When I was about 16, my fun Aunt JoAnn was my Laurel’s teacher in Church. She always liked those forward-backward sayings, like “Working hard or hardly working” or “the family that sweats together, sticks together.” Her lessons were filled with quips like this, and her wit was full speed all the time. This particular day, she looked us all straight in the eyes (one at a time, of course) and said, “You are NO better than anyone else. . .” (looking around the room) “And NO ONE is better than you!”
As a girl who spent most of her time feeling like the purple-shirt girl in the above picture, I was well aware that I was no better than anyone else. I felt that very keenly. But the second part of her forward-backward phrase elevated me immediately. It was a revelation. It became a mantra. Whenever I was feeling especially purple-shirted and insignificant, I would repeat those words to myself. It didn’t make me feel bigger; but it made me realize that everyone around me was just as shy, insecure or faulted as I was. Which makes everyone more approachable, and takes the fear away.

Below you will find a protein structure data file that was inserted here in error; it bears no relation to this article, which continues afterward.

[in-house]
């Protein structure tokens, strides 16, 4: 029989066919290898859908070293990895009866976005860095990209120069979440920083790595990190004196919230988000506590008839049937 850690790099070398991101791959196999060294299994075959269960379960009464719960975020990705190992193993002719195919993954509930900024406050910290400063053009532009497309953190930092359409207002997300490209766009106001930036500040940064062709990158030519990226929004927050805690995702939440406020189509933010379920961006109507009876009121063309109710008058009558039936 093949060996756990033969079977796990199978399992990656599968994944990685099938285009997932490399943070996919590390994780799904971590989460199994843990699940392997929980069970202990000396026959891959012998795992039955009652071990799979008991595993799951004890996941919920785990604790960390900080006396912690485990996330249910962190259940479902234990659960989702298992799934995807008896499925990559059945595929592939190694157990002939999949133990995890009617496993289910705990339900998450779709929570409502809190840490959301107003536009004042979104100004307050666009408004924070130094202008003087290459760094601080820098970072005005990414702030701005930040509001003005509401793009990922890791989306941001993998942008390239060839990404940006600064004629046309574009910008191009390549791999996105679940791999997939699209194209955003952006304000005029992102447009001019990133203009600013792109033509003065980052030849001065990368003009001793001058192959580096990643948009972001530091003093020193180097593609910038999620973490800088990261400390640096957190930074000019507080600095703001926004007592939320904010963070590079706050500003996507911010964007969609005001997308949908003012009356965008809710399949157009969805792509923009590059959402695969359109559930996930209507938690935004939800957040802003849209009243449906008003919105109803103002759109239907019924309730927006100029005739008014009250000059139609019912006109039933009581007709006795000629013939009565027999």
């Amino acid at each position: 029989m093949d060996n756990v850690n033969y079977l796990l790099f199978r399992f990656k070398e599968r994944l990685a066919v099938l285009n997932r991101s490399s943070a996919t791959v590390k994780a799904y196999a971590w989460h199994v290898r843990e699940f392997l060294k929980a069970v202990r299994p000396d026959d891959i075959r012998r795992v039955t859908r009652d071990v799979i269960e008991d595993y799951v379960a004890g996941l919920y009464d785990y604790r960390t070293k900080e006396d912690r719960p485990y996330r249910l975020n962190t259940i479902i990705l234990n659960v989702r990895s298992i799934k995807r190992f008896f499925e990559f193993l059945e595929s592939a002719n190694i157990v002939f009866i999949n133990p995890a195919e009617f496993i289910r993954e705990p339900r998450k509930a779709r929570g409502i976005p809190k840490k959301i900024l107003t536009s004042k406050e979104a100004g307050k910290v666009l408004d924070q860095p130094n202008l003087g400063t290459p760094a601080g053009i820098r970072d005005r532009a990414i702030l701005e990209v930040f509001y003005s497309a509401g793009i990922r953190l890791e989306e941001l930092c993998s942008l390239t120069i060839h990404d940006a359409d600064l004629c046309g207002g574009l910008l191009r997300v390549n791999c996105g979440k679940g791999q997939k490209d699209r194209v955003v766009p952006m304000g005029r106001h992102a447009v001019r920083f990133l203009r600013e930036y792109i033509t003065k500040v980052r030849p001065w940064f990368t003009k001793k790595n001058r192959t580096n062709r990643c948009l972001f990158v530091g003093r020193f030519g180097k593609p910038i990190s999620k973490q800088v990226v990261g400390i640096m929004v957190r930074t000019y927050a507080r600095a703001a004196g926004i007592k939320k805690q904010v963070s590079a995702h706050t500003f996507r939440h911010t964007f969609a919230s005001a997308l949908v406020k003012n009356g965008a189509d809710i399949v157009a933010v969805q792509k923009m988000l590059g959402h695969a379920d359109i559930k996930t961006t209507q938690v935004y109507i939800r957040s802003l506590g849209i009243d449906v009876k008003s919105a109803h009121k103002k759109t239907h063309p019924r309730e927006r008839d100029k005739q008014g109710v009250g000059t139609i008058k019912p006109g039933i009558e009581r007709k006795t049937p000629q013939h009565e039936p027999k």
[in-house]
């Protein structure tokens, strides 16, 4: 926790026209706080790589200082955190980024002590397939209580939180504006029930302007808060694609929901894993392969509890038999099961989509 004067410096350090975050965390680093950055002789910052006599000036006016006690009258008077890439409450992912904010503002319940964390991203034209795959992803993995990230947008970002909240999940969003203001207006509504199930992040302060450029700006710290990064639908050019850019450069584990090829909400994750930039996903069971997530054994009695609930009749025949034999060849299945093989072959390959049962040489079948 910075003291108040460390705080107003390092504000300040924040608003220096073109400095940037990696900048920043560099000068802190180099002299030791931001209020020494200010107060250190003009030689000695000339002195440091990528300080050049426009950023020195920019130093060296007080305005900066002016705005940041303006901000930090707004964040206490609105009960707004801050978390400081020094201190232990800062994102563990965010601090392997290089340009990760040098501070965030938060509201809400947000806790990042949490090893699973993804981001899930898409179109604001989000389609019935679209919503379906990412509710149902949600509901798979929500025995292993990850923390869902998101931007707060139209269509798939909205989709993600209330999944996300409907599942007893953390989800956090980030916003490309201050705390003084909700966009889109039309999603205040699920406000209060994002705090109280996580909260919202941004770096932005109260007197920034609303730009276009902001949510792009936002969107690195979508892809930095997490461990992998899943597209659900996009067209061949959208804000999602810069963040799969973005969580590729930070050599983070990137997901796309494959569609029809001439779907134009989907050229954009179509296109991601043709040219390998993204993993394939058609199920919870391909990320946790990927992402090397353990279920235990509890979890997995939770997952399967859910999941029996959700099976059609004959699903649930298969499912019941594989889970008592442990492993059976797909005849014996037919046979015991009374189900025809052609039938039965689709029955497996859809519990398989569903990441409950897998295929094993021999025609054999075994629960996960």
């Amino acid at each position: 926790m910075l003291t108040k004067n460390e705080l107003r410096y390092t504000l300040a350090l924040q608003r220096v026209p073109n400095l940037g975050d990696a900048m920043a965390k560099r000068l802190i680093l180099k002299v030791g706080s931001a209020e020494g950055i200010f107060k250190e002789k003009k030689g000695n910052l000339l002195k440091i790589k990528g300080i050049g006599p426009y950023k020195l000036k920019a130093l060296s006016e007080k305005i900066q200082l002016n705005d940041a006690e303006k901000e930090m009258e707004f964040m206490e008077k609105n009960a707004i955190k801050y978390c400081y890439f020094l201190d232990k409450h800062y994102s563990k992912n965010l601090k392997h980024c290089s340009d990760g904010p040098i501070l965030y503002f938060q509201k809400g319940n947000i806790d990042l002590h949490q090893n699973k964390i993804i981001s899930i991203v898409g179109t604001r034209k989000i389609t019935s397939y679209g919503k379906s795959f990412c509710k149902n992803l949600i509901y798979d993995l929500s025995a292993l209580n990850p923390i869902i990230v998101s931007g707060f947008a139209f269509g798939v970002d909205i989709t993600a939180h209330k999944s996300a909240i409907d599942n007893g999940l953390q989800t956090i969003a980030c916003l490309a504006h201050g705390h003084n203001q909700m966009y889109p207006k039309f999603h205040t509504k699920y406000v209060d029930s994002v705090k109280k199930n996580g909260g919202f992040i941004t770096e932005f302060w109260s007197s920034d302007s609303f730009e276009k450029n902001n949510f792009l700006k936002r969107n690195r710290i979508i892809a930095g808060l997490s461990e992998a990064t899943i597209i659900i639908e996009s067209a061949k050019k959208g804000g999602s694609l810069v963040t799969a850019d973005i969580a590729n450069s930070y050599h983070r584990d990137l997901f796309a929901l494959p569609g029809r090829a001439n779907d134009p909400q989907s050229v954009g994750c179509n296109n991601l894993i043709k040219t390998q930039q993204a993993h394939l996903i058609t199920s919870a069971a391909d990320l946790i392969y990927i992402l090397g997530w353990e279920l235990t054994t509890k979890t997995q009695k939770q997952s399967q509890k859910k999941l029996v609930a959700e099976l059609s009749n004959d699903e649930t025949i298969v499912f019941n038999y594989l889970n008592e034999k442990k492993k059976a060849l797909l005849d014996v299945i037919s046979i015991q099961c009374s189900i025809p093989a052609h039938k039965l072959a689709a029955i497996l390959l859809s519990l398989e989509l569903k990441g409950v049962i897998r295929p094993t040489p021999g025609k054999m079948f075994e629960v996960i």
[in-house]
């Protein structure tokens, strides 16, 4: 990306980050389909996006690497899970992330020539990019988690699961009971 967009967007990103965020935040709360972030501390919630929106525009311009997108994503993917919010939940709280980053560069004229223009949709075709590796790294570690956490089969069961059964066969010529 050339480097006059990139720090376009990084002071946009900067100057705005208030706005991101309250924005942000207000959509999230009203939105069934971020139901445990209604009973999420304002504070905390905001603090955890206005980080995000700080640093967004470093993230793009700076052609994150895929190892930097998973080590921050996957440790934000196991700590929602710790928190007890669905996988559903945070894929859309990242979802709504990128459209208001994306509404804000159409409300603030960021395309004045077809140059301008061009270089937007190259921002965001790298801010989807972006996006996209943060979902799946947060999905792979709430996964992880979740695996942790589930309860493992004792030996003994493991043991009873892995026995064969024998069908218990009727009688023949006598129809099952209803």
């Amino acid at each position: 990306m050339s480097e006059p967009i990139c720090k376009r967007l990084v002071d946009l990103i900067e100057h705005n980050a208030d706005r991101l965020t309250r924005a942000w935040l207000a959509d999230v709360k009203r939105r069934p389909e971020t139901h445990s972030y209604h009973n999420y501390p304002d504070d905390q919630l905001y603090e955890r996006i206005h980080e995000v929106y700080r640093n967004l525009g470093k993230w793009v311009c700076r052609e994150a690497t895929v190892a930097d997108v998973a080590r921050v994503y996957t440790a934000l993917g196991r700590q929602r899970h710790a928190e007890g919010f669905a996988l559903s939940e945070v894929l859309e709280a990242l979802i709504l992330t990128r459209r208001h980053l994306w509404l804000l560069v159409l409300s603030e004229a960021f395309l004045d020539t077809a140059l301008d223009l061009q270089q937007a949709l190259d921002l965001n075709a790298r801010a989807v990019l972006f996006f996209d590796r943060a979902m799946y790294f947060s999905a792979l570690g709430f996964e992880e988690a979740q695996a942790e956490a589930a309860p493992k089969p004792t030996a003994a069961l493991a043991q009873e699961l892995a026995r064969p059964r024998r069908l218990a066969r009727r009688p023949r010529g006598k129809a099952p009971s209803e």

The other morning my daughter was excited to wear a new maxi dress to school, she chose out the shirt to go under it the night before, and popped right out of bed to get dressed in the morning. She put it on, and then went to the mirror and regarded herself very critically. I couldn’t believe that a second grader could be so hard on herself. The next time I saw her, she had changed into her personal uniform of jean shorts and t-shirt. I said, “What’s wrong with your dress? You looked beautiful!” No response. Just a sad glare. Later, I found out she was afraid she would get made fun of by her classmates for trying too hard to look nice.
But of course, she doesn’t listen to me. I’m her Mom, I have to tell her she’s beautiful. I wished my Aunt JoAnn was there to tease and teach her. Unfortunately, Aunt JoAnn’s funeral is today. She finally left her disabling dementia in the dust and shed her frail body. She was such a wonderful example and friend to me growing up. She could teach me the same things my mom was trying to teach me, but I was too critical to accept. Being a mom is wonderful, but often children respond better to “Aunt JoAnns”, because their mom is just so ordinary. And moms don’t even know all those awesome forward-backward phrases.
I challenge us all to be Aunt JoAnns today to someone else’s children. Encourage, tease, love. They will remember.